Correct food labelling is important to consumers for a variety of reasons, e.g. religious beliefs, lifestyle or nutritional and health concerns. False labelling of food or undeclared admixtures are illegal; however, food adulteration is a worldwide problem. Specific and sensitive methods of analysis are therefore required by food control laboratories to protect consumers from such practices.
On average, people spend between 80 and 90 per cent of their lives indoors. Allergies and especially asthma are steadily increasing in the population, which is not least associated with spending time indoors.
Classic allergens have no chemical similarities. They function on a purely spatial antigen-antibody interaction. However, most allergens are proteins or protein compounds and are therefore derived from biological organisms. But not only allergies can be caused by indoor microorganisms, cytotoxicity studies show that bacterial strains such as Pantoea agglomerans or Nocardiopsis alborubida can be expected to have a significant negative effect on health. Mould fungi and actinobacteria contribute significantly to indoor pollution through the formation of spores, which can have both allergenic and toxic effects.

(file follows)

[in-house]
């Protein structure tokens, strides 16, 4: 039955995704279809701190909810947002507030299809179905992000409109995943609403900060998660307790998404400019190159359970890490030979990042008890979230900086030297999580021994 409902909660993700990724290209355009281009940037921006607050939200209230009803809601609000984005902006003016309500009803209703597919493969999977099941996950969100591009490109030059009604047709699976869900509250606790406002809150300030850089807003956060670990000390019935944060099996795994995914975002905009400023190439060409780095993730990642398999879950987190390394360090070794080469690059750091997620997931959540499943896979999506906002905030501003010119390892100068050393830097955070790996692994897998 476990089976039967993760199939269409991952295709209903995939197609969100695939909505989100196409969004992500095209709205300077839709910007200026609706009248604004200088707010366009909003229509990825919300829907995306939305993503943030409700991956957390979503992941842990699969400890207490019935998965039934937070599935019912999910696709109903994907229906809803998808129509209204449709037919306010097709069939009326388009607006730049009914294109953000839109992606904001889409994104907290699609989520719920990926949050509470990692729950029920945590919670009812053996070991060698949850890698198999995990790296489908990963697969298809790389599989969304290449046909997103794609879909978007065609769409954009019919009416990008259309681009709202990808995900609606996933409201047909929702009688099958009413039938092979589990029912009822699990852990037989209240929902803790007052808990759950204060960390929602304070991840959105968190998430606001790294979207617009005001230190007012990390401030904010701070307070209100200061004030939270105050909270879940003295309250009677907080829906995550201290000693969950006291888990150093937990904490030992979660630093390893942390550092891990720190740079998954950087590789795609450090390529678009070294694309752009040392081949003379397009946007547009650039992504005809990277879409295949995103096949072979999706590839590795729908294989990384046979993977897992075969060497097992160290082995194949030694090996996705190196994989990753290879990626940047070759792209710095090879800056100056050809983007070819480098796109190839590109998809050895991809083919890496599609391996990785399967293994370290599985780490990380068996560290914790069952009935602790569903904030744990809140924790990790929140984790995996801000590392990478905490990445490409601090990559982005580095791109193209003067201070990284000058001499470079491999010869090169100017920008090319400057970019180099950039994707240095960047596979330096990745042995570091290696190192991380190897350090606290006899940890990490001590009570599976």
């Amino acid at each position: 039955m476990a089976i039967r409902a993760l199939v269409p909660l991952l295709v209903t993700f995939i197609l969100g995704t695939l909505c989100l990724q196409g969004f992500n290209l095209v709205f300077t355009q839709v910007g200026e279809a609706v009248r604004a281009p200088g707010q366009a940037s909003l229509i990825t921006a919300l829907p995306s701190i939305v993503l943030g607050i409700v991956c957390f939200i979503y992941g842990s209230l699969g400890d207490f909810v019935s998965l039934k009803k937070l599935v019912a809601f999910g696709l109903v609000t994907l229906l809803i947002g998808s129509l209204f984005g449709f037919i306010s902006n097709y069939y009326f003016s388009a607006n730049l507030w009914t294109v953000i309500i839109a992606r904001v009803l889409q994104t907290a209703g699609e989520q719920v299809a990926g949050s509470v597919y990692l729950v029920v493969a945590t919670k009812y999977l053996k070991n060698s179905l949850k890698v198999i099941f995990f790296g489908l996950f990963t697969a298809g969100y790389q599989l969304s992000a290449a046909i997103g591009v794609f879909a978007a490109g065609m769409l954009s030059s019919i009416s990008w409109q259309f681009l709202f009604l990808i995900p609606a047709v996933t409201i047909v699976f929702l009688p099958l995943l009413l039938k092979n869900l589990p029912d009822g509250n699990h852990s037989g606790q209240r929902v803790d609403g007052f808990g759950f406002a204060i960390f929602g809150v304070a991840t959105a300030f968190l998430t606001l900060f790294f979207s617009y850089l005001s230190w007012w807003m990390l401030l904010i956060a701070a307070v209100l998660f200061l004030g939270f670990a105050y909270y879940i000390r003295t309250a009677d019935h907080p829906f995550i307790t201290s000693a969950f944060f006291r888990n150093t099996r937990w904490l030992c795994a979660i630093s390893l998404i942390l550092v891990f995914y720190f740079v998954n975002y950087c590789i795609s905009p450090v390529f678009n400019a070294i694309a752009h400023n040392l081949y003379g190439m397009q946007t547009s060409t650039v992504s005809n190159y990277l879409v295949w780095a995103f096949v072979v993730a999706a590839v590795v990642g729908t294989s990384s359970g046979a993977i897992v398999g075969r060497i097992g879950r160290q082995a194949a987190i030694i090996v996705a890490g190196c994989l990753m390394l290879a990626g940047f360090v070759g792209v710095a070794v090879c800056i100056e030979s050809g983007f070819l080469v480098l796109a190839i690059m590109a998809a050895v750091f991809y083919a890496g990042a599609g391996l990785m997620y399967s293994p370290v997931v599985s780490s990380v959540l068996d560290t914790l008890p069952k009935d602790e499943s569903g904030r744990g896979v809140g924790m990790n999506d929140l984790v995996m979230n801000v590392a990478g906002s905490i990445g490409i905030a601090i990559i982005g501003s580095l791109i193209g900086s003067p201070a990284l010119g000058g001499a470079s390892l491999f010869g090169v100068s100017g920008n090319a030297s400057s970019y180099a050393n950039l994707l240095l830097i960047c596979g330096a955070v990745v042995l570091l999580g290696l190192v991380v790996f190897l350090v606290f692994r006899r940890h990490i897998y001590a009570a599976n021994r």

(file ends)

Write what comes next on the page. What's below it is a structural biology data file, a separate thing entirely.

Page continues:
Today, around 130,000 mould species are known, of which over 300 are regularly found in Central European homes and buildings. In laboratory analyses of mould infestation, however, only 15 different species are detected in practice. At present, not even 1% of all microorganisms can be cultivated in Petri dishes. It can therefore be assumed that conventional laboratory analyses of air samplers have so far only captured the actual biological indoor air profile in fragments.
The aim of the project is to use Next Generation Sequencing (NGS) to determine food ingredients and indoor air hygiene faster, better and more cheaply. Indoor spaces are to be analysed for the entire microbiome (= entirety of the genome of all microorganisms present). Such a comprehensive microbiological characterisation of indoor spaces could make a significant contribution to clarifying the relationship between health and indoor air quality and define new parameters for assessing the comfort of buildings.